Don't Visit the Playground 

outdoor playground

While the playground might seem like a good idea for an outdoor activity with your kids, the Mayo Clinic warns against them due to "many frequently touched surfaces" of the equipment, which could theoretically spread the virus that causes COVID-19. "Children who use playground equipment should maintain distance from others, avoid touching their faces and wash their hands afterward to help prevent the spread of the COVID-19 virus," they say. 


Be Cautious About Indoor Dining

Waiter serving red wine in a luxury restaurant with face mask Covid 19.

Before you walk into a restaurant, sit down, and order food, the Mayo Clinic warns that you need to do your homework and check their safety practices. This includes making sure employees wear face masks, regularly disinfect high-touch surfaces and practice social distancing, that there is good ventilation, tables are socially distanced, and that menus are digital or disposable. Also, dine outdoors when possible, avoid dining during busy times, and keep your visit brief. 


Be Careful with Places of Worship

Group of prayers in Covid times

While group worship may be an important part of your life, it is incredibly important to be cautious before walking into a church, temple, or mosque as these types of settings have been linked to numerous super spreader events. "Before going to a place of worship, check to see if the size of gatherings is being limited and how that might affect your visit," they suggest. "Seek out services held in large, well-ventilated areas or outdoors. Continue social distancing during services." They also suggest avoiding contact with any frequently touched items, such as books, placing donations in a stationary collection box, and avoiding communal food.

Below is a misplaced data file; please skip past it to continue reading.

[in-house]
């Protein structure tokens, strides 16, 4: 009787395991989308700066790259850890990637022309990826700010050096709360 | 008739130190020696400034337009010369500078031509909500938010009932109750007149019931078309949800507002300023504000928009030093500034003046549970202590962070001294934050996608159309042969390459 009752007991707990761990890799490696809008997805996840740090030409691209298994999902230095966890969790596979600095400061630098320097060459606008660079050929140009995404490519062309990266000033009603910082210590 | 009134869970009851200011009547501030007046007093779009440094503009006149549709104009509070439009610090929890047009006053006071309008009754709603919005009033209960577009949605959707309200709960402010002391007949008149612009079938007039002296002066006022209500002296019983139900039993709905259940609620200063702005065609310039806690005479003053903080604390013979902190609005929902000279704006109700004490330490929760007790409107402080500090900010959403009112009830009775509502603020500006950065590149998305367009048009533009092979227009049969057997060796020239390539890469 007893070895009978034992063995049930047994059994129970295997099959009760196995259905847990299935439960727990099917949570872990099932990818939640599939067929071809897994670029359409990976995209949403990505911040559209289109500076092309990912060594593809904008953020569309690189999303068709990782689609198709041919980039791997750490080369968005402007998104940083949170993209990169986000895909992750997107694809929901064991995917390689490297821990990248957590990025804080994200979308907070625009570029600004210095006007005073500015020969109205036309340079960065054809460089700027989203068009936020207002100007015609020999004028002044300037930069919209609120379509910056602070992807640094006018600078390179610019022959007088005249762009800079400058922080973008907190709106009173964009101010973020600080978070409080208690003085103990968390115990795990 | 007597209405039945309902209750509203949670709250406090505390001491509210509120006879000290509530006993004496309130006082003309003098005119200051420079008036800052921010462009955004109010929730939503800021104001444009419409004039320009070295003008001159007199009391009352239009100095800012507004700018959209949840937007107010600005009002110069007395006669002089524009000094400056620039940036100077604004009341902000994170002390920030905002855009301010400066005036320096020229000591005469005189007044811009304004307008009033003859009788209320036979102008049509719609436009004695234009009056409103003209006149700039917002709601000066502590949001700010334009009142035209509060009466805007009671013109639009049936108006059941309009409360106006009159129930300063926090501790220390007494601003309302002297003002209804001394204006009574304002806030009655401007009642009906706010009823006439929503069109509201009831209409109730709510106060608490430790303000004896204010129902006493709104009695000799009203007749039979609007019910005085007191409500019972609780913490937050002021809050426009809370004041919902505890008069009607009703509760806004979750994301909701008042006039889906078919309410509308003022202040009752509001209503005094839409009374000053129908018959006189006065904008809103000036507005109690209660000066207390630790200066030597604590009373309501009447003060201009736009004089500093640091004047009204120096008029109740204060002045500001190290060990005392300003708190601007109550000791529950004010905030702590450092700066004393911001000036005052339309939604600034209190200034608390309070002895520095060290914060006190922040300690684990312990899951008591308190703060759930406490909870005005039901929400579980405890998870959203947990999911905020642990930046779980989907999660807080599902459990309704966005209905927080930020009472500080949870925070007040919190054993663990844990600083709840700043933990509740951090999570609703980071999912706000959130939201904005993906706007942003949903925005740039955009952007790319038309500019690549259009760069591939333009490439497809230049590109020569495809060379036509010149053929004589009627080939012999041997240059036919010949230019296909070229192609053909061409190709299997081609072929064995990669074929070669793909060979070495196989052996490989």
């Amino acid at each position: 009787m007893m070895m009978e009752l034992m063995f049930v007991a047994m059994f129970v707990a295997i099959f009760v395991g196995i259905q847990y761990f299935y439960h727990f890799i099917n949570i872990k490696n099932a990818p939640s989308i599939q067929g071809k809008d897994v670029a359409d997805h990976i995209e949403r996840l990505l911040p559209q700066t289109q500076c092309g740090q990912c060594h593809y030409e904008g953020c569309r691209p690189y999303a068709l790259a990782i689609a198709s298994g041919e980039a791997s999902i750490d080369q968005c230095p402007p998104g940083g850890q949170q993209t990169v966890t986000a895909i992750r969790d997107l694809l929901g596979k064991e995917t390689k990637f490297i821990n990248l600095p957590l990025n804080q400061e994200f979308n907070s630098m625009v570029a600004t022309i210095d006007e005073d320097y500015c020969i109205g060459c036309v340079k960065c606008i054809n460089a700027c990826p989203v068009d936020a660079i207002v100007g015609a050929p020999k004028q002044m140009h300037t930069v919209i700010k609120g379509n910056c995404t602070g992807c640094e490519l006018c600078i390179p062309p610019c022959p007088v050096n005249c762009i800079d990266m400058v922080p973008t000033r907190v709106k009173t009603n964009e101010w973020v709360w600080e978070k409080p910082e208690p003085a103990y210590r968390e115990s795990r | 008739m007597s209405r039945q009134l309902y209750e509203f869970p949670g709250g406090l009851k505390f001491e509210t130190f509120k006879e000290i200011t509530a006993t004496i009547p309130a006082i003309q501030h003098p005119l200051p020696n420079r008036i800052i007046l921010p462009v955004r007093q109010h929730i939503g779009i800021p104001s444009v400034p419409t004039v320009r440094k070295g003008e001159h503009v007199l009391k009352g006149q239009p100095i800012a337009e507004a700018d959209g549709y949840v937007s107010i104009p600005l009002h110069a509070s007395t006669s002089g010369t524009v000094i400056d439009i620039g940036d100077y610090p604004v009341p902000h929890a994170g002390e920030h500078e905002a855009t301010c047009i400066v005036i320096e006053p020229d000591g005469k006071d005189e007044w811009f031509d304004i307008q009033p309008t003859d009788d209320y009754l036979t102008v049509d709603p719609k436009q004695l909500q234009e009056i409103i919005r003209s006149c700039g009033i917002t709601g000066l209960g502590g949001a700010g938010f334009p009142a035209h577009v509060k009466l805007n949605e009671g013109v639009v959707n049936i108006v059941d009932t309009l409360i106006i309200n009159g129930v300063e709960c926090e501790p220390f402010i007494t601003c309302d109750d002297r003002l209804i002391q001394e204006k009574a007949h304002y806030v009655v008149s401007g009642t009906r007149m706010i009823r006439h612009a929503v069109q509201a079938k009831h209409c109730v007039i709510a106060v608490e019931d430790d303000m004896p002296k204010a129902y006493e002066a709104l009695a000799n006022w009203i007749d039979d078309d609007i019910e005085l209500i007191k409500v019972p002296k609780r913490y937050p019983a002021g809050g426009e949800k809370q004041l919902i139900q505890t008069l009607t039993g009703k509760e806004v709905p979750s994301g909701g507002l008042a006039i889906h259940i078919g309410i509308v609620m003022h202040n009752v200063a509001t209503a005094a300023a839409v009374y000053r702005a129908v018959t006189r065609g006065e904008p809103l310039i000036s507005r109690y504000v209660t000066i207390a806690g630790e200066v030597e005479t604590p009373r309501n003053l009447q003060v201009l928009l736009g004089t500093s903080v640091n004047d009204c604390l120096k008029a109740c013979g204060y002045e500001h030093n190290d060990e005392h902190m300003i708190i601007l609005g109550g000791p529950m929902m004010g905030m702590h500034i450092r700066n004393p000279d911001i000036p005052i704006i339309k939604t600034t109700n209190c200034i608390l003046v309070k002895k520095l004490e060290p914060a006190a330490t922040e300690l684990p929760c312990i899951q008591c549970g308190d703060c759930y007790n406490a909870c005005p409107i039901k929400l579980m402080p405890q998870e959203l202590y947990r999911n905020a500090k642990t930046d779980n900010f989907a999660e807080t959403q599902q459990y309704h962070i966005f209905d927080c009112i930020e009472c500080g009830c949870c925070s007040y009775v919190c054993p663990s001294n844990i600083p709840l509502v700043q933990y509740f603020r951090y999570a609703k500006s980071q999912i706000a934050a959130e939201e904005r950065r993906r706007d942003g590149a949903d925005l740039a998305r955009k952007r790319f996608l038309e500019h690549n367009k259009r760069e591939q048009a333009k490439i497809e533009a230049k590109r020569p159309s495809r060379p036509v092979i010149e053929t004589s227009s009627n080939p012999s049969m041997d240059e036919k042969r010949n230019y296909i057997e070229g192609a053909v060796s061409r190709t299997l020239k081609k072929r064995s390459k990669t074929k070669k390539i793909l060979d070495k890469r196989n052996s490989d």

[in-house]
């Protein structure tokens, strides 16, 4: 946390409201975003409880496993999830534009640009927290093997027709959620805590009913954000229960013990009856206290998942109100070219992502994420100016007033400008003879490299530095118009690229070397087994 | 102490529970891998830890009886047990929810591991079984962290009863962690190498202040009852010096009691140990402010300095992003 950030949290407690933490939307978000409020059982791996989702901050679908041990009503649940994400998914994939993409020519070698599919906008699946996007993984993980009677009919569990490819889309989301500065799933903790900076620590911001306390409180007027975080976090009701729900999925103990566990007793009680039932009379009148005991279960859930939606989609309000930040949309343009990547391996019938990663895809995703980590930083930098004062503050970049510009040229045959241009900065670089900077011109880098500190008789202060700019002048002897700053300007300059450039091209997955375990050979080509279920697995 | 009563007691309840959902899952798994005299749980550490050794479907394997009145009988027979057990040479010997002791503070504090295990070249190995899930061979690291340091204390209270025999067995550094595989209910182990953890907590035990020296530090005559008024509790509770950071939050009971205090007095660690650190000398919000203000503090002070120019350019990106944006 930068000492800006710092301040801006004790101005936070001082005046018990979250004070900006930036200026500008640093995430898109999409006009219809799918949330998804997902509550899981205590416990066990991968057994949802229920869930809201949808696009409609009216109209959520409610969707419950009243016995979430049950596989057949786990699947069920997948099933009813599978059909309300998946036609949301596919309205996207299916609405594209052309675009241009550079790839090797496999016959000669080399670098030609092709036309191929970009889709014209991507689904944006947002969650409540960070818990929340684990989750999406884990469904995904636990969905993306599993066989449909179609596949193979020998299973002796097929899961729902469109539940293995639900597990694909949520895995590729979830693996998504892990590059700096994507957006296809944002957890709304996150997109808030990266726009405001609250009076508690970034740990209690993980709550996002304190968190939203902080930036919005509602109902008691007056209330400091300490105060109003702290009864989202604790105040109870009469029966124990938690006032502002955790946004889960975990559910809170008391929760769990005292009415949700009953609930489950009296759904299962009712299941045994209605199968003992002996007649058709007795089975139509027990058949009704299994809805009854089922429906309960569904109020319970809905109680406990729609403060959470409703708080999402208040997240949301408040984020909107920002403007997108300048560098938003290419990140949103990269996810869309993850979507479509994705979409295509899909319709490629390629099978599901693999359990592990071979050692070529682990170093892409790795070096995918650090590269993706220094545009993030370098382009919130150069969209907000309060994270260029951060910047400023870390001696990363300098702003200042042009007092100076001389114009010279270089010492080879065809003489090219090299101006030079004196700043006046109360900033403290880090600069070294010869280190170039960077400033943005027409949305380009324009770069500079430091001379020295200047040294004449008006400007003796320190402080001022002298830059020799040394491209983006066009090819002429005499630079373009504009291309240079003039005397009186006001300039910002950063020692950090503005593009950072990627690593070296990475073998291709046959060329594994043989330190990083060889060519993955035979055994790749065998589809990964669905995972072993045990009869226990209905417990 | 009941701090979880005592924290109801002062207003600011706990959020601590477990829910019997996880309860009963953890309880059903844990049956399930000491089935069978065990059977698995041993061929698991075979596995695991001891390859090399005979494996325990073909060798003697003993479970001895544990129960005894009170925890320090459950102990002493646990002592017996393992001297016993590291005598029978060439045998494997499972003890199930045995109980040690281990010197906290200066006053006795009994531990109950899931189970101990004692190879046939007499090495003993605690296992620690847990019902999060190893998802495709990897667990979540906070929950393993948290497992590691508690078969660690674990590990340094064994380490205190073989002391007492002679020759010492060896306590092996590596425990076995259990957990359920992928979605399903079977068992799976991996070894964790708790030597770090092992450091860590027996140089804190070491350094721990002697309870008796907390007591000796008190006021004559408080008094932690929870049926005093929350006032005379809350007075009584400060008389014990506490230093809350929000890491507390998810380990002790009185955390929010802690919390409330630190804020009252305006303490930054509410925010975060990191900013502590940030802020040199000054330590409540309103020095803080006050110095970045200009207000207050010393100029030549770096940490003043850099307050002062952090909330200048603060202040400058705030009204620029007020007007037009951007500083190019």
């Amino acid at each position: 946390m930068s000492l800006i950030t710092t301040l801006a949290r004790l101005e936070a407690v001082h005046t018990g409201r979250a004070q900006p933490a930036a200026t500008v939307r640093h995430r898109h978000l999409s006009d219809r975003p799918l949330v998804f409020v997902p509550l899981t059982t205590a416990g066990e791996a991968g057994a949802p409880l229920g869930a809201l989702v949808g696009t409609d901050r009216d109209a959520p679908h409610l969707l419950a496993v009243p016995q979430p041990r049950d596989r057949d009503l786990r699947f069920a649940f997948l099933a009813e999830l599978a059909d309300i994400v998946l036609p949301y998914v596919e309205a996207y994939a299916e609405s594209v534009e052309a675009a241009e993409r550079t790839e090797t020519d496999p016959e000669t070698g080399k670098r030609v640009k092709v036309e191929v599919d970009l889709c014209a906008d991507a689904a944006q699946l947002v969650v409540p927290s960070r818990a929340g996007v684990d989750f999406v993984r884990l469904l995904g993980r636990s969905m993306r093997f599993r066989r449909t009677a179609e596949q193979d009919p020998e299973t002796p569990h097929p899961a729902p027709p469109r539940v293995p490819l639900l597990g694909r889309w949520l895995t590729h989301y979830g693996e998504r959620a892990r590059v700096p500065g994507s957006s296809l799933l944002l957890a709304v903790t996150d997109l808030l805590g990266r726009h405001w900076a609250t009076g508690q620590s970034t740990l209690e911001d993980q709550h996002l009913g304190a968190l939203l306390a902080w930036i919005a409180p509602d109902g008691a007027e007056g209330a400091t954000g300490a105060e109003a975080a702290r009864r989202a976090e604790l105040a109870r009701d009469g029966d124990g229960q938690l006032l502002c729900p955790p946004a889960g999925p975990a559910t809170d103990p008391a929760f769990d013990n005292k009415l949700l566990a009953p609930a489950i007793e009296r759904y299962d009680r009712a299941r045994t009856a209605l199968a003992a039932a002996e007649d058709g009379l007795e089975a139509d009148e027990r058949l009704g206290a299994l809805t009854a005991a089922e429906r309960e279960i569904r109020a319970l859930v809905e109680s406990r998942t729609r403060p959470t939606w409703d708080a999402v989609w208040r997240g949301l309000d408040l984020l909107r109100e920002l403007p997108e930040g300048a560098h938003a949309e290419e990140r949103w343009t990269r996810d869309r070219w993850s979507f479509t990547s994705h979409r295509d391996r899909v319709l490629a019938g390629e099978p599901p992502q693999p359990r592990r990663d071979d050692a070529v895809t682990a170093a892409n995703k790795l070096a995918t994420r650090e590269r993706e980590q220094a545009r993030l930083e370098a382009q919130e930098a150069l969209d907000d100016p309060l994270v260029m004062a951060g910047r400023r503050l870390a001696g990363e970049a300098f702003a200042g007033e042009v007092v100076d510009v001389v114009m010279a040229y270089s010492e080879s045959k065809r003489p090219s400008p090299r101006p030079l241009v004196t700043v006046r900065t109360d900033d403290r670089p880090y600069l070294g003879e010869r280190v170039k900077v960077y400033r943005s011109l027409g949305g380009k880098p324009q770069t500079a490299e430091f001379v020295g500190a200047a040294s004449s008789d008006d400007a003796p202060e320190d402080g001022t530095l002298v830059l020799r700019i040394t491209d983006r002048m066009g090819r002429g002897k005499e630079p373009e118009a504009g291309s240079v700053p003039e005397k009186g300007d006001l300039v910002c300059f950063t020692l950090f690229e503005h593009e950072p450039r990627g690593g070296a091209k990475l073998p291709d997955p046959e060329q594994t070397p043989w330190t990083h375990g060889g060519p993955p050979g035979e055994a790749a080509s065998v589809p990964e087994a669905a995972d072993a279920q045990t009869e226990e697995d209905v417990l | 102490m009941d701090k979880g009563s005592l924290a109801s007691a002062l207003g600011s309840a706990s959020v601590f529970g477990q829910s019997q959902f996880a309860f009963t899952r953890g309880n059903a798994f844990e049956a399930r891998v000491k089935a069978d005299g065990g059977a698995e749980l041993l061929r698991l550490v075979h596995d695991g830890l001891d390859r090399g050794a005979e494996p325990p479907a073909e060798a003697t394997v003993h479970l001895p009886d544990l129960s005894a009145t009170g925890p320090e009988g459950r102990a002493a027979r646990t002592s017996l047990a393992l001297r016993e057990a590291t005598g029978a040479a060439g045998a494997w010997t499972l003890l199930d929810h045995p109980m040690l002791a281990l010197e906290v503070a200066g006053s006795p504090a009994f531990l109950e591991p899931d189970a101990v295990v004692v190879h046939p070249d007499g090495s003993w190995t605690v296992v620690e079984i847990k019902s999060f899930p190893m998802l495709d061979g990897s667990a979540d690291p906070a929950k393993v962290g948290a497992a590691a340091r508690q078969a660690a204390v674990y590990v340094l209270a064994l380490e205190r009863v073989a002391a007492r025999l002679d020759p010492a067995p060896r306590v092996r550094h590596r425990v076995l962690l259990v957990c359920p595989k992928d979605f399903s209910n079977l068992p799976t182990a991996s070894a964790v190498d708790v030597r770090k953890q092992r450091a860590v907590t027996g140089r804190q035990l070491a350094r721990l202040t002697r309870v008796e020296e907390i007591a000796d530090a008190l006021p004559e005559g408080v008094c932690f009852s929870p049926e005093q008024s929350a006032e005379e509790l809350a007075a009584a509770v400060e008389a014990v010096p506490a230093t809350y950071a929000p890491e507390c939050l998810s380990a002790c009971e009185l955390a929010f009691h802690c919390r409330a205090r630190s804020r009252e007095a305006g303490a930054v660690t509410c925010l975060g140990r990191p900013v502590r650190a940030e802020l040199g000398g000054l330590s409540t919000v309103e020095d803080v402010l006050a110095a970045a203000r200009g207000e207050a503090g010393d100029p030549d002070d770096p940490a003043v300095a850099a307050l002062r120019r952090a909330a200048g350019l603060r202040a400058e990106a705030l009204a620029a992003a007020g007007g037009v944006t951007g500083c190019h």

Think Twice About Going to the Gym

Group of people doing fitness in a gym wearing a mask, coronavirus concept

While exercise is an important component of health, the Mayo Clinic points out that they can be risky. "If you're at higher risk of serious illness, you might consider waiting to return to the gym," they warn. If you do go, they suggest selecting a time when it isn't busy, opting for outdoor exercise instead of indoor, making sure social distancing is implemented, cleaning all equipment before and after use, limiting high-intensity activity indoors, and also consider virtual group exercise classes. Also, make sure the gym has cleaning/disinfecting policies and is taking member's temperatures before entering the facility. 


Be Cautious About Going to the Salon

Woman wearing red face mask getting fresh styling at a hairdresser shop

The Mayo Clinic suggests calling your salon ahead of time and asking about safety measures. Certain policies—like requiring clients to arrive alone, having them wash their hair at home, asking them to wait in their car until their appointment, staggering appointments, or eliminating blow drying—can significantly reduce risk. "Wear a face covering at all times when you are inside the salon," they instruct. Also, make sure they are disinfecting properly, the staff is wearing masks and washing hands, and nail technicians are using single-use gloves and other tools.